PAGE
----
Octave (Peter Doherty) is the product of his times; born into a generation at the turn of the century that has nothing to fight for, he turns himself to the pursuit of the idle rich; debauchery. When his father dies, however, Octave meets Brigitte (Charlotte Gainsbourg) and vows to be a better man.
First off, lets address the elephant in the review. Yes, you are thinking of the right Peter Doherty; him of The Libertines and Babyshambles, who was more famous for his well publicised problems with substances until he reinvented himself and added the ‘R’ back to his name. Doherty plays, ironically or fittingly enough, a Libertine who reinvents himself as hopeless romantic and a man worthy of divorcée Brigitte’s affections. With Confession of a Child of the Century, Doherty has proven himself unable to act his way out of a paper bag. At first, his tendency to move his head around and change his expression passes for a meagre ability to act, but as the film rolls on, it becomes clear that the only things saving his performance are the voice over – which conveys much of the story and much of it’s emotion – and the reflected talent of Charlotte Gainsbourg. There is no doubt that Doherty has a talent for song writing, but although his character is likeable enough, he is utterly unable of carrying the film, and it seems as though the director knows this.
Charlotte Gainsbourg plays the object of Octave’s affections, Brigitte. Gainsbourg allows the character to wallow in misery then switch to carefree joy and – while that may be all she has to do on screen – she does it well. Lily Cole appears in the film for all of five minutes as the lover who scorns Octave and sets this whole chain of events in motion. Cole – turning away from her trademark red hair – moves from hysteria to forced calmness and looks good in a frilly white dress.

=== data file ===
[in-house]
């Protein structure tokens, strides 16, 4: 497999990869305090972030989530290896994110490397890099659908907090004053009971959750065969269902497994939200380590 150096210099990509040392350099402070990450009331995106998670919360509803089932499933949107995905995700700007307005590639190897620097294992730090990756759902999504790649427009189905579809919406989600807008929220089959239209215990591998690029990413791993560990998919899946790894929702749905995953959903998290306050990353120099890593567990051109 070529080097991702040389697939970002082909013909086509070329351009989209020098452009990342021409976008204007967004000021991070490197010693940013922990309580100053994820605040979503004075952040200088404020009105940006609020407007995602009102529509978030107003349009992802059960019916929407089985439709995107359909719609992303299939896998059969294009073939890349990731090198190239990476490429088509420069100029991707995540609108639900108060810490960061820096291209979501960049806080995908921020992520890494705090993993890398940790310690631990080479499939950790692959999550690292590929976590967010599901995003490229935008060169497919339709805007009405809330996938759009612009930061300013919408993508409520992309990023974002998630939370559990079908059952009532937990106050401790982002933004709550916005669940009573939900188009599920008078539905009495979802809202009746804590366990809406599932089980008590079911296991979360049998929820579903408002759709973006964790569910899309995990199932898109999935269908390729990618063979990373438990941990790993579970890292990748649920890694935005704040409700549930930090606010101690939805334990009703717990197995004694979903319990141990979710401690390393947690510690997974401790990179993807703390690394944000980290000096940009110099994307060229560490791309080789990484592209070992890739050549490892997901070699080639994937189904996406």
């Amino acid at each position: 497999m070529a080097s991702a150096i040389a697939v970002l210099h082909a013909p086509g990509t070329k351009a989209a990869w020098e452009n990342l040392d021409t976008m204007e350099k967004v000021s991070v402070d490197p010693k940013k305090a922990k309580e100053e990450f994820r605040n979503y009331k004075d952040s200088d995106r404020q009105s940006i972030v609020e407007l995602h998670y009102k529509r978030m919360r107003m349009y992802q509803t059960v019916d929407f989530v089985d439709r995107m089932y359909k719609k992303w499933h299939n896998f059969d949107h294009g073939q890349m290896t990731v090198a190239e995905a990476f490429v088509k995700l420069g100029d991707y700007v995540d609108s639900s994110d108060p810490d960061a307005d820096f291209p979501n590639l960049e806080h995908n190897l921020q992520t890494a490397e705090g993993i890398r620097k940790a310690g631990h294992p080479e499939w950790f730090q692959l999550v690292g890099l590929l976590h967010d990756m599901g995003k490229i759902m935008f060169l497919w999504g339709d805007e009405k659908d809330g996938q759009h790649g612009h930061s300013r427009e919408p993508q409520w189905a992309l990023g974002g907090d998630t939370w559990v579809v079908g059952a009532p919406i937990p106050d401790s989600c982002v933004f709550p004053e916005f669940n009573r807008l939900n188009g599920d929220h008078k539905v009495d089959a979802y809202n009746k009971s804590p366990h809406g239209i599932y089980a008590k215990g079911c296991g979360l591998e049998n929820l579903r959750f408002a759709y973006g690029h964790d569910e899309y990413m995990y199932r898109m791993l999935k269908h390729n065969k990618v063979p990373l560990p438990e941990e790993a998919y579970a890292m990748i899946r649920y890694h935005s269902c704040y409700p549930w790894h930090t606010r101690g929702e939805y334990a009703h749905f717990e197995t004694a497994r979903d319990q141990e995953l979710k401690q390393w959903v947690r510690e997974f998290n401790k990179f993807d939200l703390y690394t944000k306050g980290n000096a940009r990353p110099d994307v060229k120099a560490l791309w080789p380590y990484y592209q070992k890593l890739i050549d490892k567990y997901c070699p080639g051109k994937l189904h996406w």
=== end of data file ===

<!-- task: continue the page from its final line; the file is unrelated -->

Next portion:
The film is based on a book of the same name by Alfred DeMusset and makes great use of the fin de siècle feel of France. Debauchery abounds and the idle rich have little to do but play and debate the faux philosophical issue of their time; does love exist? Initially, Doherty drifts from scene to scene in a fog of melancholy at the loss of his love before finding meaning and supposed peace in the land of his childhood.
It appears that director Sylvie Verheyde is aware of Doherty’s lack of acting talent and – in order to ensure that Confession of a Child of the Century works on some level has created a film that feels like an extended music video. Dramatic and emotional scenes – such as Octave and Brigitte’s journey toward love – are skimmed over in favour of showing long and meandering party scenes that are drowned in music at the expense of the dialogue. There is no doubt that the film looks good in terms of sets and costumes – apart from Doherty’s questionable haircut – and the soundtrack is great – as it would need to be – but Confession of a Child of the Century ends up feeling like Bel Ami with an actual love story.
Confession of a Child of the Century played as part of the Un Certain Regard section at Cannes (I would love to know what Jury President Tim Roth made of the film) and, while it fits the feel of the section, it also feels as though the film is this year’s House of Tolerance; another film that is set around the fin de siècle in Paris and looks fantastic, but feels vapid. This film feels similar and, at two hours long, appears to be caught up in it’s own prettiness at the expense of telling a story in a concise manner.
In all, Confession of a Child of the Century is an unsurprising debut from Peter Doherty. He has created the air of a raconteur around himself, so it is easy to see why he would choose this film for his acting debut. Charlotte Gainsbourg shines, but the film is overlong, rambles and is let down by it’s leading man’s poor acting.